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Hirosaki Castle, A Famous Cherry Blossom Spot In Aomori

Hirosaki Castle, A Famous Cherry Blossom Spot In Aomori

Translated by Lester Somera

Written by setsukotruong

Aomori 2020.01.02 Bookmark

Hirosaki Castle in Aomori has one of the twelve remaining castle towers in Japan, and the castle park is a world-recognized spot for cherry blossom viewing.

Hirosaki Castle and its Cherry Blossoms

Hirosaki Castle, bird’s-eye view

Hirosaki Castle is located in Hirosaki City, Aomori, part of the Tohoku region. During the Edo period, the first castle tower was constructed in 1609 on the orders of Nobuhira Tsugaru, the governor of the region. However, in 1627, a lightning strike ignited a stash of gunpowder inside the castle compound, and the resulting fire completely destroyed the inner citadel and other structures, including the castle tower.

After the fire, Hirosaki Castle remained without a tower for almost 200 years, until reconstruction began in 1810. The current tower is counted as one of twelve extant towers in Japan today, and a designated National Important Cultural Property.

Hirosaki Castle is inside Hirosaki Park, which also contains several watchtowers - Tatsumi (southeast), Hitsujisaru (southwest), and Ushitora (northeast), each named for the words that Japan used to use for cardinal directions. In relation to the castle, each tower is situated according to its name.

Hirosaki Castle Admission And Operating Hours

Admission to Hirosaki Castle (for the inner citadel and the northern quarter): 320 yen for adults and 100 yen for children
Season: 4/1 to 11/23 (closed in the winter from 11/24 to 3/31)
Hours: 9:00 - 17:00 (7:00 - 21:00 during the Sakura Festival)

Hirosaki Castle Highlights

Hirosaki Castle Moat

It goes without saying that if you’re visiting the castle, the castle park is also worth a look. Hirosaki Park has an area of roughly 49 hectares (the equivalent of 10 Tokyo Domes), which contains the castle, watchtowers, moats, bridges, and playgrounds. The park plays a central role in Hirosaki City tourism as an event venue.

Hirosaki Castle bridge

Photo courtesy of Aomori Tourism Federation

Hirosaki Castle is almost right in the center of the park, and has five moats: the inner moat, the Lotus Pond moat, the central moat, the western moat and the outer moat. These moats are spanned by bridges, numbering nine in total, and the most unique bridge - the detachable Great Cedar Bridge - could be easily dismantled in case of enemy attack. This includes the Gejo (dismount) Bridge, which samurai would inspect by riding horses across before dismounting.

Hirosaki Castle, bridge view

Photo courtesy of: Aomori Tourism Federation

Each of these bridges have their own elegance, but it is said that the most beautiful view of Hirosaki Castle is the one from Gejo Bridge.

Going to Hirosaki Castle

To get to Hirosaki Castle from Tokyo Station, take the Tohoku shinkansen to JR Shin-Aomori Station, then switch to the Limited Express Tsugaru at Ou Station. Get off at Hirosaki Station. The trip takes four hours, and costs 17,790 yen. After getting off at Hirosaki Station, take the city loop bus from the front of the station and get off at Shiyakusho-mae, then walk for four minutes. The bus fare is 100 yen.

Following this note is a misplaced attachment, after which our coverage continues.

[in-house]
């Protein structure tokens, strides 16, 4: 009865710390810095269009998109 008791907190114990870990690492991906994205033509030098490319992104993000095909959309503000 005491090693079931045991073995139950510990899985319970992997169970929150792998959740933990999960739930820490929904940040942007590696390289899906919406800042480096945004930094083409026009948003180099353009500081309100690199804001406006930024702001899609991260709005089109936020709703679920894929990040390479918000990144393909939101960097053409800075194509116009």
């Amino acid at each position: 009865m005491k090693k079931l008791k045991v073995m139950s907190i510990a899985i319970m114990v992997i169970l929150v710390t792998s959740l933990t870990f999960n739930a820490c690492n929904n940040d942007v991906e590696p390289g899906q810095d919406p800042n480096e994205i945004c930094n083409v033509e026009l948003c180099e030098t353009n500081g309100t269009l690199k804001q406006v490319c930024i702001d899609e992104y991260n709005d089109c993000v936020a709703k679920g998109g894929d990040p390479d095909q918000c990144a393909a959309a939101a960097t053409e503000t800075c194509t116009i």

2020 Hirosaki Park Sakura Festival

Hirosaki Sakura Festival, Sakura Tunnel”title=

Photo courtesy of Aomori Tourism Federation

Hirosaki Park holds their annual Sakura Festival from late April to Golden Week. The festival in 2020 is scheduled to be held from Thursday, April 23 to Wednesday, May 6.

2,600 cherry blossom trees are planted in Hirosaki Park, which has been named one of Japan’s top 100 places to see the sakura. The park is known for its many old trees, which are over a century old; a Yoshino cherry tree planted in 1882 is Japan’s oldest cherry tree, and there are 300 more that were planted more than a hundred years ago.

There are sakura trees planted along both sides of the walking path which runs along the western moat. The row of trees is called the “Sakura Tunnel.”

Hirosaki Castle, Sakura Carpet” title=

This Sakura Festival has been chosen as a scenic world spot to visit once in your lifetime. The sakura carpet formed by fallen blossoms is one of the special attractions. At night, everything is illuminated! With highlights aplenty, Hirosaki’s Sakura Festival is an event not to be missed.

Sightseeing Around Hirosaki Castle

Neputamura Cultural Center, Crafts, Local Music

Neputamura is a cultural center located in the northern part of Hirosaki Park. Several corners are set up at Neputamura so that you can enjoy local culture and music. In the Tsugaru-zo Studio, which was once used as a rice granary, you can try out the traditional crafts of the Tsugaru region, like Tsugaru-yaki pottery and Tsugaru printing. In the Hirosaki Neputa building, you can see Neputa-hayashi and Tsugaru shamisen performances. At Suguri-an, you can watch performers demonstrate how to use suguri, the unique Tsugaru spinning top.

There are also places to eat and buy souvenirs. After you’ve gone to Hirosaki Castle, spend some time enjoying Tsugaru’s regional art and music.

Hirosaki Castle

View Map & Details


The information presented in this article is based on the time it was written. Note that there may be changes in the merchandise, services, and prices that have occurred after this article was published. Please contact the facility or facilities in this article directly before visiting.

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